U.S. Sanctions Putin’s Daughters Over Reported War Crimes In Ukraine
TOPSHOT - Russian President Vladimir Putin chairs a meeting with members of the Security Council in Moscow on February 21, 2022. - President Vladimir Putin said on February 21, 2022, he would make a decision "today" on recognising the independence of east Ukraine's rebel republics, after Russia's top officials made impassioned speeches in favour of the move. (Photo by Alexey NIKOLSKY / Sputnik / AFP) (Photo by ALEXEY NIKOLSKY/Sputnik/AFP via Getty Images)
ALEXEY NIKOLSKY/Sputnik/AFP via Getty Images

The United States levied a host of new sanctions, including on Russia President Vladimir Putin’s daughters, on Wednesday following reports of war crimes the Russian army allegedly committed in the Ukrainian town of Bucha.

The Biden administration placed sanctions on Katerina Tikhonova and Maria Vorontsova, who are widely believed to be Putin’s daughters though the Russian president has not publicly acknowledged them as such. Putin rarely discusses his children except in vague references to his two daughters, according to The Washington Post.

The sanctions also hit the wife and adult child of Russian Foreign Minister Sergei Lavrov, Maria Lavrova and Ekaterina Lavrova, respectively.

A senior administration official told reporters in a background phone conference Wednesday that U.S. officials are targeting the family members of top Russian officials because those officials are believed to be using their families to protect assets from other sanctions.

“We have reason to believe that Putin and many of his cronies and the oligarchs hide their wealth, hide their assets with family members, that place their assets and their wealth in the U.S. financial system but also many other parts of the world. And that’s why the coordination — the coordinated effort to freeze their assets and seize their physical luxury goods — their cars, their yachts, their homes, et cetera — that’s why it’s so important that we act together,” the administration official said.

The sanctions also covered Russia’s largest financial institution, Sberbank, and Russia’s largest private bank, Alfa Bank, and various other “critical major Russian state-owned enterprises,” according to an administration fact sheet. The sanctions on Sberbank include carve-outs for the Russian energy sector, the administration official confirmed.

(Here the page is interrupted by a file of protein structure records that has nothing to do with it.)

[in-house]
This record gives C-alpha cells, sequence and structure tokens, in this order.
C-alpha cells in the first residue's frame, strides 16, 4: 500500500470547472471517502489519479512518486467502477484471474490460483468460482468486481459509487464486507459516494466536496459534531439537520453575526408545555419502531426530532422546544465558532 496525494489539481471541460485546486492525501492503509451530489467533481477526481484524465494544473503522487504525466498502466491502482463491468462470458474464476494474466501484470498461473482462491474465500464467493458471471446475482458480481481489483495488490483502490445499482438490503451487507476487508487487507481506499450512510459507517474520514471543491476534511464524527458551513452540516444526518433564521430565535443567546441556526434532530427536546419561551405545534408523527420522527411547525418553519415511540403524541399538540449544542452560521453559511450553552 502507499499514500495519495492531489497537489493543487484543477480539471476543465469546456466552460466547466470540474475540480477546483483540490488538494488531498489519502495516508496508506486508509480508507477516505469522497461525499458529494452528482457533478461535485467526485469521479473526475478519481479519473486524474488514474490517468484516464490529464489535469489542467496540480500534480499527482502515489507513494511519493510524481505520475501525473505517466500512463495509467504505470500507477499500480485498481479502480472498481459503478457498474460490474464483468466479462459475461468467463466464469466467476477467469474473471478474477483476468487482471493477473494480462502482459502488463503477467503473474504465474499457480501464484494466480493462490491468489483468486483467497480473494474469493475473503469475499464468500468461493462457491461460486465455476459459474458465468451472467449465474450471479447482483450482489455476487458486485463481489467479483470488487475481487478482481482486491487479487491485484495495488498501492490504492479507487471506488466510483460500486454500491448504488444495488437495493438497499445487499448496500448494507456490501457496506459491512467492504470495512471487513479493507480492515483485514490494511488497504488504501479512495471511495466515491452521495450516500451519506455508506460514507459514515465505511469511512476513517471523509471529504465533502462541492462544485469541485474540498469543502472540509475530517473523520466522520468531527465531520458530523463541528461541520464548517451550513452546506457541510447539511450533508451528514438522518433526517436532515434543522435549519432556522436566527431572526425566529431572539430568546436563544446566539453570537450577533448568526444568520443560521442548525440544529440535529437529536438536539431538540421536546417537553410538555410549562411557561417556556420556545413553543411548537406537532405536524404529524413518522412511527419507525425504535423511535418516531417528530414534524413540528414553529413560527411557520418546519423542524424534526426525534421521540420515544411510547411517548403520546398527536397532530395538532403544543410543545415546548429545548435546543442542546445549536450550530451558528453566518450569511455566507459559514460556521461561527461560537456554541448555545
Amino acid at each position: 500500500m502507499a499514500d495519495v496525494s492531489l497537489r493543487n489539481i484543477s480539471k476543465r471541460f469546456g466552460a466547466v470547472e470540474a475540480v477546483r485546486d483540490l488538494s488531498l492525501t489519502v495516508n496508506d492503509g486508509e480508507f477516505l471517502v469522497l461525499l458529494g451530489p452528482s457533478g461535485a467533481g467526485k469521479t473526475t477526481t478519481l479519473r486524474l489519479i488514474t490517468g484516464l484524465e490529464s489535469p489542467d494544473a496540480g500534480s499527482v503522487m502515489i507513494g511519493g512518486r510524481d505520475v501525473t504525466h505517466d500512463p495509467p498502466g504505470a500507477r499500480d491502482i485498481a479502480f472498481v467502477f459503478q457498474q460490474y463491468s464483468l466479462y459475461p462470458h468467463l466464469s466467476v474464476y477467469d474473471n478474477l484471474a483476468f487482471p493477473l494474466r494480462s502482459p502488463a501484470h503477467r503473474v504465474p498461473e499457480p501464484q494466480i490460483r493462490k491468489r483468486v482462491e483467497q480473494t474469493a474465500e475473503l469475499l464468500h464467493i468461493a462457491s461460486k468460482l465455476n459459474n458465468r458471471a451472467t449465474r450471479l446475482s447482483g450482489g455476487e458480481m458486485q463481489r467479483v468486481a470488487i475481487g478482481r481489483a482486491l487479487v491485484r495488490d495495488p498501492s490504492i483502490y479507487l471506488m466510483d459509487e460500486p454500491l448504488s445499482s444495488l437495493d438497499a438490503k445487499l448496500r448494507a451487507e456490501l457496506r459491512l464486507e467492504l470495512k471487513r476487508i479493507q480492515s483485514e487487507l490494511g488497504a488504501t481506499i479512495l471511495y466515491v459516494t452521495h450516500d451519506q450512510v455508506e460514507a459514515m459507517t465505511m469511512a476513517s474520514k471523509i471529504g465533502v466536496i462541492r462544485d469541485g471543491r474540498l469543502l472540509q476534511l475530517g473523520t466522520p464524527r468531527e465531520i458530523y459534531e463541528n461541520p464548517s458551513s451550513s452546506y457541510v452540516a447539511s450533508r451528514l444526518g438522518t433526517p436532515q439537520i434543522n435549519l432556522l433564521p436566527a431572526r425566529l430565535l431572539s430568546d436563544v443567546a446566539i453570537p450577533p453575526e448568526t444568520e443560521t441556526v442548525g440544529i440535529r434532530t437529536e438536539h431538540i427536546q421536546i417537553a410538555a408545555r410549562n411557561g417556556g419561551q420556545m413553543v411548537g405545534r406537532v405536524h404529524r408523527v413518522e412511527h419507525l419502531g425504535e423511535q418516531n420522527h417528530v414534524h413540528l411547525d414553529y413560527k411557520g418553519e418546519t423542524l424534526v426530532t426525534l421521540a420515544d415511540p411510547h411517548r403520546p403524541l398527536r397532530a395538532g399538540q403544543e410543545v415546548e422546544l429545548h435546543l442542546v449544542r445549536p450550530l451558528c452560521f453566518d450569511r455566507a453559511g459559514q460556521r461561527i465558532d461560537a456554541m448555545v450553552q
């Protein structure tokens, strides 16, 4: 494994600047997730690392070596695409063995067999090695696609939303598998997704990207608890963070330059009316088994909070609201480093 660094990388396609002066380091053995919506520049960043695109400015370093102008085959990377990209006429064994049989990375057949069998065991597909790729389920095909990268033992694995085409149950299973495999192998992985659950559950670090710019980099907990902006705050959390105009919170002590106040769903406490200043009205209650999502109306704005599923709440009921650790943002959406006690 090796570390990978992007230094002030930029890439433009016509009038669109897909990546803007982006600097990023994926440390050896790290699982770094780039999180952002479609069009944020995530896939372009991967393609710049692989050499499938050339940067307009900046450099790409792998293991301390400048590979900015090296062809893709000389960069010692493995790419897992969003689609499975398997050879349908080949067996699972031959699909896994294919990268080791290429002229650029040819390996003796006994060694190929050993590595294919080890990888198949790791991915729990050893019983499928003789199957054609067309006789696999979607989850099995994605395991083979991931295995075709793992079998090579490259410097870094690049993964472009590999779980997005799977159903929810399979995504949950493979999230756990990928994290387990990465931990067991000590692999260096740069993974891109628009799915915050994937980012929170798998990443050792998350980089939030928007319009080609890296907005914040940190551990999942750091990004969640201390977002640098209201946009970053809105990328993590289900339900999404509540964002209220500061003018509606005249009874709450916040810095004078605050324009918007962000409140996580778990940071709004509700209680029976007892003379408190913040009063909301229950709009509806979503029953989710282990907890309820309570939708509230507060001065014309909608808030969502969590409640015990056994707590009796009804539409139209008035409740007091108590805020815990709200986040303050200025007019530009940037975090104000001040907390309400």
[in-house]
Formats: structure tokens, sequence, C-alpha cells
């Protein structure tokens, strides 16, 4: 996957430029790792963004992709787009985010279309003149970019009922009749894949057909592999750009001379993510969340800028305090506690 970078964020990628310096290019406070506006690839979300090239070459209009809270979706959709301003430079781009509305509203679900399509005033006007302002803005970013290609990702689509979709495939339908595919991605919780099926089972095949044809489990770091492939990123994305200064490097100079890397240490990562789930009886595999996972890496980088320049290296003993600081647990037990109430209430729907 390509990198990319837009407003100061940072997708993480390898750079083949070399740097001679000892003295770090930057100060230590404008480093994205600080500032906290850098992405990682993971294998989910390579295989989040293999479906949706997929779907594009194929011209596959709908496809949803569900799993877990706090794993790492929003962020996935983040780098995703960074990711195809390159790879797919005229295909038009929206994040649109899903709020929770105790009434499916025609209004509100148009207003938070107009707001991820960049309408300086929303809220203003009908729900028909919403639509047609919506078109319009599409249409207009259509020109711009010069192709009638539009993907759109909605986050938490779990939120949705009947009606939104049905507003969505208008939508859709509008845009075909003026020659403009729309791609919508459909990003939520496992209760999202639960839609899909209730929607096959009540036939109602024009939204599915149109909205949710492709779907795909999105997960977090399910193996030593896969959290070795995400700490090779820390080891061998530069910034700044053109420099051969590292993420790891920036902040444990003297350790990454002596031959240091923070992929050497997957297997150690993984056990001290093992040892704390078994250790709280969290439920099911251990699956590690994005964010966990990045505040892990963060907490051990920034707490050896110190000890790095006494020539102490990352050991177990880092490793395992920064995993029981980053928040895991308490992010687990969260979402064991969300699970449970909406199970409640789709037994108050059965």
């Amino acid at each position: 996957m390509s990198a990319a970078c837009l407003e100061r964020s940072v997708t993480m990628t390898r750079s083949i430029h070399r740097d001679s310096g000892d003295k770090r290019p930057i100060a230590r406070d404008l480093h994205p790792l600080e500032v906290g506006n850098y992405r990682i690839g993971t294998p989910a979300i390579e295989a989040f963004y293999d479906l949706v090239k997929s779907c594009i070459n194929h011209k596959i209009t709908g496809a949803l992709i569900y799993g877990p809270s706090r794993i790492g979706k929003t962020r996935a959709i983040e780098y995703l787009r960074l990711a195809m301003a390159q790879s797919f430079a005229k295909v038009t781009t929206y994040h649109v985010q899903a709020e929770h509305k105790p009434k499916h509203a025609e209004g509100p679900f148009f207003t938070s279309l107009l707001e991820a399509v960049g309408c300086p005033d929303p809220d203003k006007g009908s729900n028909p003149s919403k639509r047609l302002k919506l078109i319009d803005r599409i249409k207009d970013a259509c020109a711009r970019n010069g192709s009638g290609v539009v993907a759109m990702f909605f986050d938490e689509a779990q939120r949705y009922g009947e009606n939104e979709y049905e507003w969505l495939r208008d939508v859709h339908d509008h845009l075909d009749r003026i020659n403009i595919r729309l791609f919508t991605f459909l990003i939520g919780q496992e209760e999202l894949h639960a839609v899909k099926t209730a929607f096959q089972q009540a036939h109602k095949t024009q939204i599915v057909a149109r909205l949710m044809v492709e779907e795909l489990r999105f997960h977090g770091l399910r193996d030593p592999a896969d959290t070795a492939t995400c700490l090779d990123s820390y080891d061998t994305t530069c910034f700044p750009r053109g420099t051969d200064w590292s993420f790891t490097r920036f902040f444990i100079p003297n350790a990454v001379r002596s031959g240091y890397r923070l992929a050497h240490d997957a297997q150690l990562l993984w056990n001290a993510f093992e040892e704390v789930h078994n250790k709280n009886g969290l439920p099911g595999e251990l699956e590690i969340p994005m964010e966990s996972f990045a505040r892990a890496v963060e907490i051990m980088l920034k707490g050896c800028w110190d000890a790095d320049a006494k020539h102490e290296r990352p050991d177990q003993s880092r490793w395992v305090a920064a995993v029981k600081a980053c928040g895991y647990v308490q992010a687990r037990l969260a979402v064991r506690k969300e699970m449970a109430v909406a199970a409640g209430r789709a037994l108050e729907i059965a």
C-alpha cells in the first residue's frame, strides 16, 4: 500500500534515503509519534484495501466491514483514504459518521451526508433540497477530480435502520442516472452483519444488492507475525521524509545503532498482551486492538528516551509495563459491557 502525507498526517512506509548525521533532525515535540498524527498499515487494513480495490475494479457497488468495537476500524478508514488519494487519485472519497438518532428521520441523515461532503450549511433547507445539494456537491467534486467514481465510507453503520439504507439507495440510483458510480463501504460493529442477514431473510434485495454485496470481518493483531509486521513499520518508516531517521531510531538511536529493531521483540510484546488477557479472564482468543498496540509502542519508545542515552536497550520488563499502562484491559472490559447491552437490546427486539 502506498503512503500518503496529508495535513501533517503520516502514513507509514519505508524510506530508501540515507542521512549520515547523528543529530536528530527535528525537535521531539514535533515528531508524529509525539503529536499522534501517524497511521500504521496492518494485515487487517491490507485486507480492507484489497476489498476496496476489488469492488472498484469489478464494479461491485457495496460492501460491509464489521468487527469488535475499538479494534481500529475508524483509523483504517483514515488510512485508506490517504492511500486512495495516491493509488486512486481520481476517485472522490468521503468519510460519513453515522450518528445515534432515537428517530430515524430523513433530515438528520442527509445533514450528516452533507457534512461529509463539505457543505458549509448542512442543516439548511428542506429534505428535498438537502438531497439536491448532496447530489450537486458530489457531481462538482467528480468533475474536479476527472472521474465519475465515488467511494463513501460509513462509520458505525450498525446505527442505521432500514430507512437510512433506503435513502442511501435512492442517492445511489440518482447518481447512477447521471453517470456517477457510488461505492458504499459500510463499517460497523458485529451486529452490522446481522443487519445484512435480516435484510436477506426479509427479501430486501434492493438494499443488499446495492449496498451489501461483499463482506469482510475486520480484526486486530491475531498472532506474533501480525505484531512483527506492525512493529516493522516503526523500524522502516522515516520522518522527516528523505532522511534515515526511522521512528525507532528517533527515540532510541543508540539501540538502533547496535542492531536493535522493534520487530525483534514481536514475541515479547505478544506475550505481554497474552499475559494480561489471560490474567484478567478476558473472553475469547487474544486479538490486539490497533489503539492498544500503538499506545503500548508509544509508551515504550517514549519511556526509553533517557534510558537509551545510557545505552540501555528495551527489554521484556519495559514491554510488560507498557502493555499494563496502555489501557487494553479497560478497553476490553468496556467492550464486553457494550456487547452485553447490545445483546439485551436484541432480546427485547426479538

The additional sanctions are part of international backlash Putin and Russia are facing after evidence of Russian war crimes was found in areas around Kyiv as the Russian military pulled back. Dozens of residents living in Bucha, Ukraine, when the Russian military took over are believed to have been executed by Russian soldiers.

Videos of Bucha have shown bodies of the slain left in the wake of the Russian military’s withdrawal. The dead have been shown partly stripped with their hands bound, and many witnesses to the Russian occupation have recounted incidents of Russian soldiers summarily executing unarmed Ukrainians.

In the aftermath of the discoveries, U.S. President Joe Biden called for Putin to be tried for war crimes.

“One comment to make before I start the day,” Biden said Monday. “You may remember I got criticized for calling Putin a war criminal. Well, the truth of the matter, you saw what happened in Bucha. This warrants — he is a war criminal. But we have to gather the information. We have to continue to provide Ukraine with the weapons they need to continue to fight, and we have to gather all the details so this can be an actual, have a war crime trial.”

“This guy is brutal, and what’s happening in Bucha is outrageous and everyone’s seen it,” Biden added.

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